Cuckoos of the World
Through its distinctive voice and a range of cultural associations, the Common Cuckoo must be one of the most widely appreciated of British birds. But as the only local representative of a worldwide family, its congeners are often more of a mystery. In fact, there are some 38 genera in the Cuculidae, among them anis, roadrunners, coucals, couas, malkohas and koels, as well as a varied array of cuckoos on different continents.
A single modern guide to this diverse family has hitherto been lacking, so Helm’s new offering is sure to prove popular. It is the second in the company’s
series of revamped identification guides, though like the first – Cotingas and Manakins (reviewed in Birdwatch 238: 64) – the format covers much more than ID alone. The introduction is an informative 11-page overview of the family, covering everything from systematics and morphology to habitats and conservation, via moult, vocalisations, behaviour and feeding, breeding and movements.
This reveals, for example, that there are 14 skeletal characters exhibited by all cuckoos that occur in no other birds. The reader also learns that the full gamut of breeding systems found in birds is known within the family, from the normal nesting and rearing of their own young by monogamous pairs to the obligate brood-parasitism for which the family is famous. Passing reference is also made to the fascinating discovery that in some species females of different genetic lineages lay differently coloured eggs and utilise different hosts – evidence of evolution and perhaps speciation in action.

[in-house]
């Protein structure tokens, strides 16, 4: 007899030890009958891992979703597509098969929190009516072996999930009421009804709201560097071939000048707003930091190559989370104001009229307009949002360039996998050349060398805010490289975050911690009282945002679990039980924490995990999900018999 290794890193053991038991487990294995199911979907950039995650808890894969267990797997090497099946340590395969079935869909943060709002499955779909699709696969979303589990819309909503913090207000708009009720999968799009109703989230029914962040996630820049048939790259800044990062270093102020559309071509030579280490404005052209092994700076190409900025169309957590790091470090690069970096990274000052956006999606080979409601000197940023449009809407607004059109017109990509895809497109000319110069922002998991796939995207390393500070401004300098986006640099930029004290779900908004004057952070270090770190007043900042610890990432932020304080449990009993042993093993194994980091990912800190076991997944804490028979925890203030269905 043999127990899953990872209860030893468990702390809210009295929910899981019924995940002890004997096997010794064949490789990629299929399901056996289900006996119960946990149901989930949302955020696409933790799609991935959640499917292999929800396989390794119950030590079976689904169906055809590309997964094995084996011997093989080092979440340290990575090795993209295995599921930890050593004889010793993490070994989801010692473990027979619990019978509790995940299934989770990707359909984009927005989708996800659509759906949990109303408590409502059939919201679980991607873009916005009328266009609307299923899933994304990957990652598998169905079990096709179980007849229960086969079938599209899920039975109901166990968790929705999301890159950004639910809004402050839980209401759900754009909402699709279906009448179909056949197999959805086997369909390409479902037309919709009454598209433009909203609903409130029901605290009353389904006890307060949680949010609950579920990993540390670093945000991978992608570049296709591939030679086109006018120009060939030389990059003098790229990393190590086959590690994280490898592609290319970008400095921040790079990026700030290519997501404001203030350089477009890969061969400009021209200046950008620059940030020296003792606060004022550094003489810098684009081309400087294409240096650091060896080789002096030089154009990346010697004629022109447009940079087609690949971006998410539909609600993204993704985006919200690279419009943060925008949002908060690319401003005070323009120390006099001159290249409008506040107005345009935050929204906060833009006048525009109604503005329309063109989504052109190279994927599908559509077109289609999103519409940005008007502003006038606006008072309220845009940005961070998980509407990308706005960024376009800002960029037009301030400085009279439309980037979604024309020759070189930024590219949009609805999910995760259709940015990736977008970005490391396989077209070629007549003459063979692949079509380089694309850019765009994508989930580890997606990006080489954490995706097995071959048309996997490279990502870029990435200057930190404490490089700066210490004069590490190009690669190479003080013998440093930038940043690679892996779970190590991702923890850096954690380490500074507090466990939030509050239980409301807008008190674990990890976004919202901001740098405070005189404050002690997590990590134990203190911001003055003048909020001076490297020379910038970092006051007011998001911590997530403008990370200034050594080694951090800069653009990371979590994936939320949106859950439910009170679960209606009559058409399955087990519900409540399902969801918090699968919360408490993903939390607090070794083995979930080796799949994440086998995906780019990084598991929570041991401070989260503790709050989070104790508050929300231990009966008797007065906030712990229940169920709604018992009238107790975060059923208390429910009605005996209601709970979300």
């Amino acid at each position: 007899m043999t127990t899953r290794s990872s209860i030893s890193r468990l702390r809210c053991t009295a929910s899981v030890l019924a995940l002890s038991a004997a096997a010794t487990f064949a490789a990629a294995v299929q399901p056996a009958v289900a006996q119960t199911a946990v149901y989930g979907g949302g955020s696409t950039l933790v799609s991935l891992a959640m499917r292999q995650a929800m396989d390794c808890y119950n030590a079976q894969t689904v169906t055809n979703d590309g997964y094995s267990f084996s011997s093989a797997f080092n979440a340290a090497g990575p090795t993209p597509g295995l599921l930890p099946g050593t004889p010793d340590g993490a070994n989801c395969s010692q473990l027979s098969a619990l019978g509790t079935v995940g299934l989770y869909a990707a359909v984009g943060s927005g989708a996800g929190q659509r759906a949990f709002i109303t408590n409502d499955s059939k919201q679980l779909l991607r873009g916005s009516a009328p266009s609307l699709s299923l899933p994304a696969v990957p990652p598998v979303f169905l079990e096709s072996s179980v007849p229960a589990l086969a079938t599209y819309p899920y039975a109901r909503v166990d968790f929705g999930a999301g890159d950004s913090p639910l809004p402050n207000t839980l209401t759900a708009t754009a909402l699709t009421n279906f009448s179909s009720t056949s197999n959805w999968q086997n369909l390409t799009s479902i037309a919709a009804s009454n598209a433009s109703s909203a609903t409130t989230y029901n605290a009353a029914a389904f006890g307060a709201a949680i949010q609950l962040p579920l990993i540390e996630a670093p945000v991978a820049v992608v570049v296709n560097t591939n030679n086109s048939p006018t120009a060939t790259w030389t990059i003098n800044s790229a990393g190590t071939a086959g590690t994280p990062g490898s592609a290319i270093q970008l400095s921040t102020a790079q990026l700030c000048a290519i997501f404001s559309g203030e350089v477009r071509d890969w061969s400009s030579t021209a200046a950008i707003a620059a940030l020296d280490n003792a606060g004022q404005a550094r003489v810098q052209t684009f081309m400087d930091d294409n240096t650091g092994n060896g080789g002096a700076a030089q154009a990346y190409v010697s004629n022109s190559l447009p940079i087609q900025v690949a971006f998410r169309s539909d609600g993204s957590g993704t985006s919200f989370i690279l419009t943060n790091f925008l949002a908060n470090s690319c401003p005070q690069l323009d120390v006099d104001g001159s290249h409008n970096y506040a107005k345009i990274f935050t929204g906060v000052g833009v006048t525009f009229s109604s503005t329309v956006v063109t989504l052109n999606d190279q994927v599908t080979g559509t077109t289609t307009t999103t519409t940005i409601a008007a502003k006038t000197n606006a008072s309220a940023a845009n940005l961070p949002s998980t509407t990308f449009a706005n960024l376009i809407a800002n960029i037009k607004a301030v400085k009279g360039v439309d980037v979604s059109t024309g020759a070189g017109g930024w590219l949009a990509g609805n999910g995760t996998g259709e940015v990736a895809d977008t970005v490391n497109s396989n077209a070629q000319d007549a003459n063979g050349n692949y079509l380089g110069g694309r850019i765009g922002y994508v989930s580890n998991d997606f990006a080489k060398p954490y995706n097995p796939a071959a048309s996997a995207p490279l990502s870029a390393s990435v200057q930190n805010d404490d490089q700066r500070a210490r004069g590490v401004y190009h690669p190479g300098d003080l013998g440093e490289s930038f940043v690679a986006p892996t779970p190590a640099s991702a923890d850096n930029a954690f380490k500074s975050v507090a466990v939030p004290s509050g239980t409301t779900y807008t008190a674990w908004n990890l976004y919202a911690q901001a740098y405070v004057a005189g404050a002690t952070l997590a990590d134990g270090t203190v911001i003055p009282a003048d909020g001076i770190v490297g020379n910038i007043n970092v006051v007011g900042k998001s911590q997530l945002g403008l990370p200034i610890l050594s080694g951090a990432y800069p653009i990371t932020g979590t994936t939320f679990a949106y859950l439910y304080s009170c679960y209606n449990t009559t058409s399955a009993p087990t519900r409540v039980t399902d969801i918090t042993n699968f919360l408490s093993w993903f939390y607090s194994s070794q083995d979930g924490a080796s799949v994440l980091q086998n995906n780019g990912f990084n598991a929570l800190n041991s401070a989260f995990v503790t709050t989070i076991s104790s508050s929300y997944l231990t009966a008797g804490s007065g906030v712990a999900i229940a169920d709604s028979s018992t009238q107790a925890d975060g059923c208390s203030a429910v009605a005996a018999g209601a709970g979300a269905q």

The 144 species are beautifully illustrated over 36 plates by a team of four artists. Styles can clash in such ventures, but here the work of Richard Allen, Jan Wilczur, Martin Woodcock and Tim Worfolk blends together very well indeed. As far as I can see, nowhere are the artists individually credited for their work, so it remains an unfortunate mystery as to who painted, say, the striking crested cuckoos or the delightful bronze cuckoos.
The bulk of the book is taken up by the species accounts, which range from seven pages for the well-studied Common Cuckoo to just a single page for the extinct Snail-eating Coua; two or three pages is the norm. Information is presented under the headings of taxonomy, field identification, voice, description, biometrics, moult, distribution, habitat, behaviour, breeding, food, and status and conservation. While the field identification and description sections are generally the longest, this book clearly offers more than its ‘identification guide’ branding might suggest.
The species accounts are enlivened not just by informative text, but also by detailed distribution maps and an excellent set of photographs depicting different plumages and geographical variation. Mistakes appear to be few and far between, but I did notice that Jacobin Cuckoo is shown as breeding in Iran, a country where it has apparently not been recorded for 50 years, and that the sole record of Grey-bellied Cuckoo there is listed as occurring in “June 1048”. Otherwise, Cuckoos of the World impresses heavily in every department, and is further evidence of the extent of improvements publisher Helm has made to this already accomplished series.
• Cuckoos of the World by Johannes Erritzøe, Clive F Mann, Frederik P Brammer and Richard A Fuller (Christopher Helm, London, 2012).
• 544 pages, 36 plates, more than 600 colour photos, 144 maps.
• ISBN 9780713660340. Hbk, £60.
Available from Birdwatch Bookshop